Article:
Donna Leon is the creator of the Venetian Commissario Guido Brunetti mystery series beloved throughout the world, as well as by many in the Grover Beach Community Library Senior Book Break. Our affection for the characters has not dimmed through the more than 20 books and several decades during which Leon has been telling their stories. Now she’s offered us a non-fiction look at “her Venice,” as well as a variety of other topics in this 2013 essay collection.

While there isn’t a lot of personal information about her earlier years, we know that she grew up in New Jersey, spent time in graduate school, then started teaching. (We know she is well-educated by the reading choices she gives Brunetti.) She taught for 4 years in Iran, which she liked very much, but was forced to make a dangerous and hasty exit when the Revolution began. She then taught for one year in Saudi Arabia, which she did NOT like.

At some point along the way, she was captivated by Italy and settled there. She lived mostly in Venice for about 30 years, although she has homes in other places now. Sadly, Venice has deteriorated in recent years due to several factors (e.g., unrestricted tourism, garbage issues, and worsening acqua alta), and she now spends much less time in Venice proper.

Several things about her surprised me, such as how much she does besides researching and writing the Brunetti books. She continued to teach for many years in a variety of settings; travels a lot for various literary-related functions and events; and does a lot of other writing, as well. Leon doesn’t seem to be slowing down as she approaches her late 70s!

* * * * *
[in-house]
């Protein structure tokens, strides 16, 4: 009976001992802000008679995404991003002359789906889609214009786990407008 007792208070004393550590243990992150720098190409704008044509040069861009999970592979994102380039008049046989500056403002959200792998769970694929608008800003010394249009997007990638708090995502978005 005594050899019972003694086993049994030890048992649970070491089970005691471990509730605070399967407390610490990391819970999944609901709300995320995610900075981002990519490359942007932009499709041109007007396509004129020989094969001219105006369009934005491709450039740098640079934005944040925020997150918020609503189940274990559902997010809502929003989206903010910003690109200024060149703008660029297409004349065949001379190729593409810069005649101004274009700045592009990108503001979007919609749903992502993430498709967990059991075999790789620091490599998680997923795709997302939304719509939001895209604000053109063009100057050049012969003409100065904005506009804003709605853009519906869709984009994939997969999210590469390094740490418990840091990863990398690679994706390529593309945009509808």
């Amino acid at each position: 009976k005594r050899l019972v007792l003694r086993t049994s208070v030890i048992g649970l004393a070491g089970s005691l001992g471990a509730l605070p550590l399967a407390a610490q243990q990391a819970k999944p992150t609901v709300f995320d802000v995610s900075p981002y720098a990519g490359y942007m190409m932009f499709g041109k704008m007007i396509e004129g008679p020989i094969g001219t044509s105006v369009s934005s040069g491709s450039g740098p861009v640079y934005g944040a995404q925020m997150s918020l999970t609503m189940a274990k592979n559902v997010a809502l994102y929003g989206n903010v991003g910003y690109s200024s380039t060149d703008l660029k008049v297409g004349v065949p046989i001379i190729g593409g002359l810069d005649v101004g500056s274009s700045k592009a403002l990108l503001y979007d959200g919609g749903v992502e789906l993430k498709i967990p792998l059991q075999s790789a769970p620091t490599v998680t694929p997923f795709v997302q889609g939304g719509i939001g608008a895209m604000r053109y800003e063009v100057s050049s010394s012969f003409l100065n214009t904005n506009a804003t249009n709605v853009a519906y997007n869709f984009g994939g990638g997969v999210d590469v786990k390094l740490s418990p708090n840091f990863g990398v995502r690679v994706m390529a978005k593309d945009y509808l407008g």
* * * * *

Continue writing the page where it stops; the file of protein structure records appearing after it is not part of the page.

Besides her beloved Venice, Leon’s essays cover music (she’s an opera lover, as we might have guessed from Death at La Fenice); mankind and animals; men; America (where she will never again live and explains why in the essay “The United States of Paranoia”); and books.

The essays are funny, angry, informative, human; always interesting, the product of an obviously insightful and intelligent mind. Maybe more of us should emulate her in not owning a television and rejecting social media and technology except for email on her computer and a telefonino! She describes her eventual capitulation to using minimal technology in the essay “E-mail Monsters” in a quite funny way.

I think many of us have heard horror stories of people who have bought centuries-old homes in Italy (especially Tuscany), southern France, and Spain. The nightmare of remodeling and rebuilding them has been written about by many, and we know it takes great love and patience to undertake such a task and remain sane.

Leon did not escape the infection from that particular bug and writes about it in “The House from Hell.” She found a 7-room apartment with views of Venice one can only dream of, then attempted to have the myriad things wrong with it fixed…or so she thought. Twenty-one months later, unable to take it anymore even for that exquisite view, she was actually able to sell it to someone else after telling him every detail of its problems. P. T. Barnum was right once again.

In the first essay section “On Venice,” we learn of the joys and downsides of life in La Serenissima. On the one hand, living in a city where the only vehicles allowed are boats on the canals allows (or maybe forces) one to meet and get to know real people. On the other hand, one doesn’t always want to know them. Neighbors can also be problematic, as Leon recounts in “Neighbor” about an elderly, largely deaf woman across the way who blasted her TV all night while SHE slept, and Leon did not.

Venice is a city of great beauty, has a long illustrious history, and is the repository of some of the world’s greatest art. Leon’s accounts of how Venetians (and tourists to some extent) treat their city, however, shocked me. Garbage is literally strewn in the streets and tossed in canals. Even worse, people often do not clean up the sidewalk after their dogs; or if they do, they may simply toss the waste into the canal. In a city where people must walk everywhere, often carrying heavy bags of groceries, careful navigation is crucial.